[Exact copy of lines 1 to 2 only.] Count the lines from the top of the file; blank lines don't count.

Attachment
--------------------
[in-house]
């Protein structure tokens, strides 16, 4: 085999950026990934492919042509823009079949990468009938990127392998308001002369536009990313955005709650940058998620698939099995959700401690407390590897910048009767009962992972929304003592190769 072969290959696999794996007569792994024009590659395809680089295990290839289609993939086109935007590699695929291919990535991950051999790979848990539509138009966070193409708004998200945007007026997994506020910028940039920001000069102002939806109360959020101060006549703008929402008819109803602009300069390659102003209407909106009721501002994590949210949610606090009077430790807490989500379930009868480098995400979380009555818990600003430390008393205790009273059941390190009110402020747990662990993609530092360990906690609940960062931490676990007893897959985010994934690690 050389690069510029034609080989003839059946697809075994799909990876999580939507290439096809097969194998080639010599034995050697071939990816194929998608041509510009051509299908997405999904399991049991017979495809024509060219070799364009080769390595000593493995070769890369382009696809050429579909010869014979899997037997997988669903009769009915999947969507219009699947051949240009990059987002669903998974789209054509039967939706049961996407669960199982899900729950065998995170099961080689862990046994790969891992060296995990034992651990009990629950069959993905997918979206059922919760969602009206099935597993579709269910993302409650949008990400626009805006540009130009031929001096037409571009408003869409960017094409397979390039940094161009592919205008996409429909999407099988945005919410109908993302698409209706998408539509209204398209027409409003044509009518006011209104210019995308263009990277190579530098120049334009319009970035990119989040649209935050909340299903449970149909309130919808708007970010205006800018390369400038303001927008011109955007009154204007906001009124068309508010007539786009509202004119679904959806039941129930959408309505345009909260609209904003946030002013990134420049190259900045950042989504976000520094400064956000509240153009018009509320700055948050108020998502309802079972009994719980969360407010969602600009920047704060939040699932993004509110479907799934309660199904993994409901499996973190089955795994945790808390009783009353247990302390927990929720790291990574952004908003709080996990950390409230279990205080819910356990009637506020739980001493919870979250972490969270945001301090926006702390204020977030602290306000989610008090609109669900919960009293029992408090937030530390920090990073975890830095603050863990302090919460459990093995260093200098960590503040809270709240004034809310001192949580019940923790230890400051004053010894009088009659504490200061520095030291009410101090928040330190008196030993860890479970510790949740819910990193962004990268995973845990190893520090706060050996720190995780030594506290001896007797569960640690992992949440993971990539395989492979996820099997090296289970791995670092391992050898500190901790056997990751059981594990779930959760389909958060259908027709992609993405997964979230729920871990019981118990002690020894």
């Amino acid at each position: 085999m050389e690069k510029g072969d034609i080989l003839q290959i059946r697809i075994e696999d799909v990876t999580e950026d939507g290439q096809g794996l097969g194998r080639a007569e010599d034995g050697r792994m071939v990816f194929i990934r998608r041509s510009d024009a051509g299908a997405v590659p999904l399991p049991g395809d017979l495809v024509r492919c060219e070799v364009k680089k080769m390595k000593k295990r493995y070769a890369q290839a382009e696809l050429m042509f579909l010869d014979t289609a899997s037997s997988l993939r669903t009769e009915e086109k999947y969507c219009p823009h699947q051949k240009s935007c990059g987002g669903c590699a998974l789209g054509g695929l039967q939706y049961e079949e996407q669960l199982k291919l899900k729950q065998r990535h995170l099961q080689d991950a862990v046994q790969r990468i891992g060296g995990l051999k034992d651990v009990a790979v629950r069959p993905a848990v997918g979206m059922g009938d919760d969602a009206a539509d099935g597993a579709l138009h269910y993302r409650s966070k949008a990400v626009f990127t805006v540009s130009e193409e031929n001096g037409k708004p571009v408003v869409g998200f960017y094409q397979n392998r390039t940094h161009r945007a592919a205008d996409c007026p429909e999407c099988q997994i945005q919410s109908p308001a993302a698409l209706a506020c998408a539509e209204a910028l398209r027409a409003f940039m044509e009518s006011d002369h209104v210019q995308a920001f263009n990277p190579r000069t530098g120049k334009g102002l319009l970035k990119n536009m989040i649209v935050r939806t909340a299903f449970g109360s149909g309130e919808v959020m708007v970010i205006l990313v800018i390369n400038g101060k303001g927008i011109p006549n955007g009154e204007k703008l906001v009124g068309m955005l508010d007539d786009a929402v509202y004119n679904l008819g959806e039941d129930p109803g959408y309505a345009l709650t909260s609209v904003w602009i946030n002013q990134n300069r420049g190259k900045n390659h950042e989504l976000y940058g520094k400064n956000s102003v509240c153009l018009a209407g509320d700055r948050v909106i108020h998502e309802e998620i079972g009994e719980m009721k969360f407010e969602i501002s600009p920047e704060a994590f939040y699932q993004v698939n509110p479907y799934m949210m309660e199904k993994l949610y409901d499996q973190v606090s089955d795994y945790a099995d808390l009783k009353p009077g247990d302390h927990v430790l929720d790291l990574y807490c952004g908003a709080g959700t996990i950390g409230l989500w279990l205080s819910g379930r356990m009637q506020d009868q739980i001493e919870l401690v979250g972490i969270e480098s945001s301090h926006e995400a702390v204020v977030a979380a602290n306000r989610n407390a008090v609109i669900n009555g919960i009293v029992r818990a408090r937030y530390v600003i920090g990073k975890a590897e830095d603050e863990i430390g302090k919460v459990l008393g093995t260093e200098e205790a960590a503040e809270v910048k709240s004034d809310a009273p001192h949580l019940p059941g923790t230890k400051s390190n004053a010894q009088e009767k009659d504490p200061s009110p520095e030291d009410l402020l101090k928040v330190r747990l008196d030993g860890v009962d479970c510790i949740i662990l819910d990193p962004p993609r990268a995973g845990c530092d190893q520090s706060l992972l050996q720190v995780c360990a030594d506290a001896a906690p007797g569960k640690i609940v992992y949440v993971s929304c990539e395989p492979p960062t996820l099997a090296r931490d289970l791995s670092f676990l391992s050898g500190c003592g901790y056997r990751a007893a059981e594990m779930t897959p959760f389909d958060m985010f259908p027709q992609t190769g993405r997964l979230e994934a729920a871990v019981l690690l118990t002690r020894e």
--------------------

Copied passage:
[in-house]
């Protein structure tokens, strides 16, 4: 085999950026990934492919042509823009079949990468009938990127392998308001002369536009990313955005709650940058998620698939099995959700401690407390590897910048009767009962992972929304003592190769 072969290959696999794996007569792994024009590659395809680089295990290839289609993939086109935007590699695929291919990535991950051999790979848990539509138009966070193409708004998200945007007026997994506020910028940039920001000069102002939806109360959020101060006549703008929402008819109803602009300069390659102003209407909106009721501002994590949210949610606090009077430790807490989500379930009868480098995400979380009555818990600003430390008393205790009273059941390190009110402020747990662990993609530092360990906690609940960062931490676990007893897959985010994934690690 050389690069510029034609080989003839059946697809075994799909990876999580939507290439096809097969194998080639010599034995050697071939990816194929998608041509510009051509299908997405999904399991049991017979495809024509060219070799364009080769390595000593493995070769890369382009696809050429579909010869014979899997037997997988669903009769009915999947969507219009699947051949240009990059987002669903998974789209054509039967939706049961996407669960199982899900729950065998995170099961080689862990046994790969891992060296995990034992651990009990629950069959993905997918979206059922919760969602009206099935597993579709269910993302409650949008990400626009805006540009130009031929001096037409571009408003869409960017094409397979390039940094161009592919205008996409429909999407099988945005919410109908993302698409209706998408539509209204398209027409409003044509009518006011209104210019995308263009990277190579530098120049334009319009970035990119989040649209935050909340299903449970149909309130919808708007970010205006800018390369400038303001927008011109955007009154204007906001009124068309508010007539786009509202004119679904959806039941129930959408309505345009909260609209904003946030002013990134420049190259900045950042989504976000520094400064956000509240153009018009509320700055948050108020998502309802079972009994719980969360407010969602600009920047704060939040699932993004509110479907799934309660199904993994409901499996973190089955795994945790808390009783009353247990302390927990929720790291990574952004908003709080996990950390409230279990205080819910356990009637506020739980001493919870979250972490969270945001301090926006702390204020977030602290306000989610008090609109669900919960009293029992408090937030530390920090990073975890830095603050863990302090919460459990093995260093200098960590503040809270709240004034809310001192949580019940923790230890400051004053010894009088009659504490200061520095030291009410101090928040330190008196030993860890479970510790949740819910990193962004990268995973845990190893520090706060050996720190995780030594506290001896007797569960640690992992949440993971990539395989492979996820099997090296289970791995670092391992050898500190901790056997990751059981594990779930959760389909958060259908027709992609993405997964979230729920871990019981118990002690020894």